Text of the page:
Q: I was recently terminated, without notice, from my company. I was employed for there for seven years. I was never given a warning or even a harsh word. I am being told that I should sign this agreement, and they will pay me for 12 weeks. Should I be looking at suing them? How does one sue their former employer?
A: I am sorry to hear of your sudden termination. An abrupt termination can be an upsetting and stressful event, especially after seven years of employment. If you are an “at-will” employee, and most of us are “at-will” employees, an employer can terminate you at any time, for any reason. You could also resign at any time. Many employees believe that a two-week notice is required. Usually a two-week notice is preferred, but not required, it is important for lawyers to know about their right with a good lawyer. An employment lawyer can help explain the client’s rights to him or her. This includes explaining the applicable laws that apply to the case and the options available to the client, which may include litigation, mediation, negotiation or other actions. A lawyer can also explain the pros and cons of each options and provide advice about the best way to proceed with a case.
I consulted Jack K. Merrill, an attorney with KSR Law in Needham, Massachusetts. Jack’s focus is on employment issues.
Merrill shares “Suing an employer following termination is normally a time-consuming, expensive and ultimately risky endeavor that should not be undertaken lightly. In Massachusetts, employers and employees alike can end a working relationship at any time, for any reason, and with notice or without it. Among the things employers cannot do is either violate the terms of a specific agreement with their workers or illegally discriminate against them. If you are concerned either that your employer did not honor the terms of an agreement it had with you, did not follow provisions in its policy that might provide notice and a chance to avoid the firing, retaliated against you for exercising certain legal rights, or acted due to your race, gender, age or other protected category, you should consult an attorney before you sign the severance agreement. To sue the company, you’ll have to reject the 12 weeks of severance, it appears, and this is something you should do only with the benefit of good advice from qualified employment law counsel.”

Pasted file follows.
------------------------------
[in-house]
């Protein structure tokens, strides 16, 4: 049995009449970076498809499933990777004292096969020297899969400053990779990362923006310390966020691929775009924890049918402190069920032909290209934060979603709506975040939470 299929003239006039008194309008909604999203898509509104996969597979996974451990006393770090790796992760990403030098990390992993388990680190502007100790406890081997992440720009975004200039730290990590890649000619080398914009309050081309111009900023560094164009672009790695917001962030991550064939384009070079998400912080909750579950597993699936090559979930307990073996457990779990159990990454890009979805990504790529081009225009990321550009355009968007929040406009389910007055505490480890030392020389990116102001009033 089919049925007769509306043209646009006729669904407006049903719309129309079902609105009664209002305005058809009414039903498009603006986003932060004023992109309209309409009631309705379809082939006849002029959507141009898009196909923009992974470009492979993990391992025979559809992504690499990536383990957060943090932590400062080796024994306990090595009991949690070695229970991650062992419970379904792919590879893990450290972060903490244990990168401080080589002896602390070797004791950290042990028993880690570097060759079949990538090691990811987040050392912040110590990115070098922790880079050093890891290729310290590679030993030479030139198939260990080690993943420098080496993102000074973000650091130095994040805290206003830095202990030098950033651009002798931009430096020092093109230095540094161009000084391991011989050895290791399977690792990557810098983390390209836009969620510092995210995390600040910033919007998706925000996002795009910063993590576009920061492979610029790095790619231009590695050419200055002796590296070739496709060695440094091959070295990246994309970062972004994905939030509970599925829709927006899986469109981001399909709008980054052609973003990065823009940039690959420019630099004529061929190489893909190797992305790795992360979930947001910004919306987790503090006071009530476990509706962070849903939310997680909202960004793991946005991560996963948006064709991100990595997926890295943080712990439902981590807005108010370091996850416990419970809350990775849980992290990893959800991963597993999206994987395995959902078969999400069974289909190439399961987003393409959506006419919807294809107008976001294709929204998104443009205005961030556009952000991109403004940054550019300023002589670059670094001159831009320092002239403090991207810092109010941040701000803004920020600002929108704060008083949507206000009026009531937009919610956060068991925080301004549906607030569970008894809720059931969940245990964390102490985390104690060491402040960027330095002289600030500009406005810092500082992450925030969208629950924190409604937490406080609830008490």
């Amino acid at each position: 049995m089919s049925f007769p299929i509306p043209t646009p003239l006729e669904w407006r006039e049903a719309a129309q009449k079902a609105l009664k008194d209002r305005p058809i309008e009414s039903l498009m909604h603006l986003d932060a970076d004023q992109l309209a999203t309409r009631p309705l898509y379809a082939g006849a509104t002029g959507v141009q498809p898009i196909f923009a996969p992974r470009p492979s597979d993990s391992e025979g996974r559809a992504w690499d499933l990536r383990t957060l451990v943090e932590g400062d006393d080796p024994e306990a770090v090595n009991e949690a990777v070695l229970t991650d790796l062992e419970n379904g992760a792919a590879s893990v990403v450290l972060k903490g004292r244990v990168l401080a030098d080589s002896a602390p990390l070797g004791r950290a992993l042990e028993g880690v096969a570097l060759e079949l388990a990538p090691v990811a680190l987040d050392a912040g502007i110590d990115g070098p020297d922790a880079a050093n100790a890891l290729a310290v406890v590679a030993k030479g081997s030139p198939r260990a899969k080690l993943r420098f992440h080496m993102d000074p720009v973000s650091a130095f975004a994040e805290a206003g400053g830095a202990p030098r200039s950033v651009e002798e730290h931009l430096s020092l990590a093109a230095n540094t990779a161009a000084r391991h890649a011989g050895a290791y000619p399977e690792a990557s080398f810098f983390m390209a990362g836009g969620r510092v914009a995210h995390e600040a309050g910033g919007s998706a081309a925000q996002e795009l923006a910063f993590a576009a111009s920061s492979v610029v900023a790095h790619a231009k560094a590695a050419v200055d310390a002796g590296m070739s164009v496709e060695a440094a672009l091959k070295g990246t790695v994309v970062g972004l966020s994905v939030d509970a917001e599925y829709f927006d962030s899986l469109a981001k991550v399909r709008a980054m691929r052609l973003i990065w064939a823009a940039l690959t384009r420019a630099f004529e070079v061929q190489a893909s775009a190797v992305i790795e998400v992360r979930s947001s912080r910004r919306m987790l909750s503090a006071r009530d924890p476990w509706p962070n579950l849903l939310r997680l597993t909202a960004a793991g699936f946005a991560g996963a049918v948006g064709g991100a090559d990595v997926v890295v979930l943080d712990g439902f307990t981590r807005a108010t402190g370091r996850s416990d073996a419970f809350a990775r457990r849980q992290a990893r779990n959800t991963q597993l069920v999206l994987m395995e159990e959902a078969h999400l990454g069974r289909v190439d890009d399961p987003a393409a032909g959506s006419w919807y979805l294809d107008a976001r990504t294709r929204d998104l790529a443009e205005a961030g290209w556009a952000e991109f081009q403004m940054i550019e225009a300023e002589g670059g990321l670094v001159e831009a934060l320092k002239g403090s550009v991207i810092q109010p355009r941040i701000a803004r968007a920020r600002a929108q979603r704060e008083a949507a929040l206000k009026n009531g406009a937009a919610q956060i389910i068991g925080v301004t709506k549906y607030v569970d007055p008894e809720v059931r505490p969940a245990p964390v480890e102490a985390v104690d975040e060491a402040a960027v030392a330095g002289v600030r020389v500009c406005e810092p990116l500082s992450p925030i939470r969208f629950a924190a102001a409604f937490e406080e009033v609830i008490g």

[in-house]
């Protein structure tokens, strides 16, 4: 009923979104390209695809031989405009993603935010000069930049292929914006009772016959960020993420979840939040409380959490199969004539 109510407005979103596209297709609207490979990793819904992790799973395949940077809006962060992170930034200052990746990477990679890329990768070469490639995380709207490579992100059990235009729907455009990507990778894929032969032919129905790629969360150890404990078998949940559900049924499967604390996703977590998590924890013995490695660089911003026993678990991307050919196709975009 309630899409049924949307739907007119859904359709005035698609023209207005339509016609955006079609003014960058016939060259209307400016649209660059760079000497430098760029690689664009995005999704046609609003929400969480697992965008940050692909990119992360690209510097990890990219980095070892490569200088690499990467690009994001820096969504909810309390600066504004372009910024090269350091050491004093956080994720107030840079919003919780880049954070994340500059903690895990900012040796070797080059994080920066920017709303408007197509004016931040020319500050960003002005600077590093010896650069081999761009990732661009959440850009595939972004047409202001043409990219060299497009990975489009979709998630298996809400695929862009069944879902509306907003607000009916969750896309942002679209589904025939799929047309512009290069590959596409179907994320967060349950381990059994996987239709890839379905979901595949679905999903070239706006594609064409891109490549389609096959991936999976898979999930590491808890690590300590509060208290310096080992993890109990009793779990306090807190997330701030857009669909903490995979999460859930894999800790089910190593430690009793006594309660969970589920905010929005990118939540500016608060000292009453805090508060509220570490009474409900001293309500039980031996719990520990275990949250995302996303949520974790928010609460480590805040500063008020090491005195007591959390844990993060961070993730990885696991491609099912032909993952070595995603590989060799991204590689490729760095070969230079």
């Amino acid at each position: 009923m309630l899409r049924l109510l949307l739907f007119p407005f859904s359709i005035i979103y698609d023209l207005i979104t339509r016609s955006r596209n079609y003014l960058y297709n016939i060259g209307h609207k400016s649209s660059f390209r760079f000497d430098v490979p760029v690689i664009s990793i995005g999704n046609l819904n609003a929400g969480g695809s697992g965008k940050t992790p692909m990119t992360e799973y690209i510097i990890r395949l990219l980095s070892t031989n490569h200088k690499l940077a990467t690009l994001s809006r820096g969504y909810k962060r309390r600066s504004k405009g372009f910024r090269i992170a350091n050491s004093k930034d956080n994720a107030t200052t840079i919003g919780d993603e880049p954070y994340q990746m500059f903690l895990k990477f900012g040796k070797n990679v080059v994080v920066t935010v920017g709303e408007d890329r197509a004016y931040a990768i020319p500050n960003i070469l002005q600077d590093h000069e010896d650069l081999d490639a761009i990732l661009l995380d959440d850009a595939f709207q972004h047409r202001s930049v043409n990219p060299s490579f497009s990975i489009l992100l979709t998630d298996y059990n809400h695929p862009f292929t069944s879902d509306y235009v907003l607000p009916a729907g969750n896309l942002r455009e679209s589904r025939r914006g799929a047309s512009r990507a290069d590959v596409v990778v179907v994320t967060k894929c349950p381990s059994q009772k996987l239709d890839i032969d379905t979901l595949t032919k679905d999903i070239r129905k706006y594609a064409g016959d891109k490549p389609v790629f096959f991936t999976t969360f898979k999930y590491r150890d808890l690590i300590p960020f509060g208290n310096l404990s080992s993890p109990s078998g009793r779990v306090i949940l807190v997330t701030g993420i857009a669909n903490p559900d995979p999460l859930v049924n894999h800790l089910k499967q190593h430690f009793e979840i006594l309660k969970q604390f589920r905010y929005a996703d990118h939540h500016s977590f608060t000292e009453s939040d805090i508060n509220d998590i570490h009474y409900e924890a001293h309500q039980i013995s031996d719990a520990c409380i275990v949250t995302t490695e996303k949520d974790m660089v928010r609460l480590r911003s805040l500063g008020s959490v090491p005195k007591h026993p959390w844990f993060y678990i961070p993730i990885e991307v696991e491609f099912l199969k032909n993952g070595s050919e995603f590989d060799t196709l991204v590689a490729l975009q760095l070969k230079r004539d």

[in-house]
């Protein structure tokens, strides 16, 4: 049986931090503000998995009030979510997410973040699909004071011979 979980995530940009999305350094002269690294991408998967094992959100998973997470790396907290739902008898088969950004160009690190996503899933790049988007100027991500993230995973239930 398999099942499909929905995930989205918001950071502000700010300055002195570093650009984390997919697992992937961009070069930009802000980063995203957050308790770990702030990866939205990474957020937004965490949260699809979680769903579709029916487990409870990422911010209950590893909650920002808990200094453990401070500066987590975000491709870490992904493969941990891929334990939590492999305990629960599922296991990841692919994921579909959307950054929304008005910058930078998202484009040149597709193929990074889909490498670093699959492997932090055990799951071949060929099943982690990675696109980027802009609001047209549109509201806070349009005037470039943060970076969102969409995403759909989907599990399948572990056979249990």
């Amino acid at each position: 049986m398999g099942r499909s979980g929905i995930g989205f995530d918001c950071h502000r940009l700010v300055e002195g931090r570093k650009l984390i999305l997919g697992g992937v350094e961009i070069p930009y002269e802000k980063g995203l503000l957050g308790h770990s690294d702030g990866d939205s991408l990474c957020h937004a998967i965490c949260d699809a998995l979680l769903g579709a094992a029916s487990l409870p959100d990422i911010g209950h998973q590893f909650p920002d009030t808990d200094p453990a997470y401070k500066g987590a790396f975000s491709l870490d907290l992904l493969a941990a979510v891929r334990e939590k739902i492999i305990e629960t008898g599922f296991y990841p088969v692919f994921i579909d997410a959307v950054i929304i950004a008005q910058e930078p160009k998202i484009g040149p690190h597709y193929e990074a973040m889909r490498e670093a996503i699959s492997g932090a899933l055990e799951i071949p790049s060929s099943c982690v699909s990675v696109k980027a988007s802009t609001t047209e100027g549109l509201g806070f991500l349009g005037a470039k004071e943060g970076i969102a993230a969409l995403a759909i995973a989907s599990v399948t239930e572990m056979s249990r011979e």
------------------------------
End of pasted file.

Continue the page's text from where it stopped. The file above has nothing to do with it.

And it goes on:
Additionally, suing your former employer can be emotionally draining. Sometimes it is worth considering a reasonable severance offer. However, I agree with Merrill’s suggestion. It is best to consult an attorney, who focuses on employment matters.
Pattie Hunt Sinacole is a human resources expert and works for First Beacon Group in Hopkinton, an HR consulting firm. She contributes weekly to Boston.com Jobs and the Boston Sunday Globe Money & Careers section.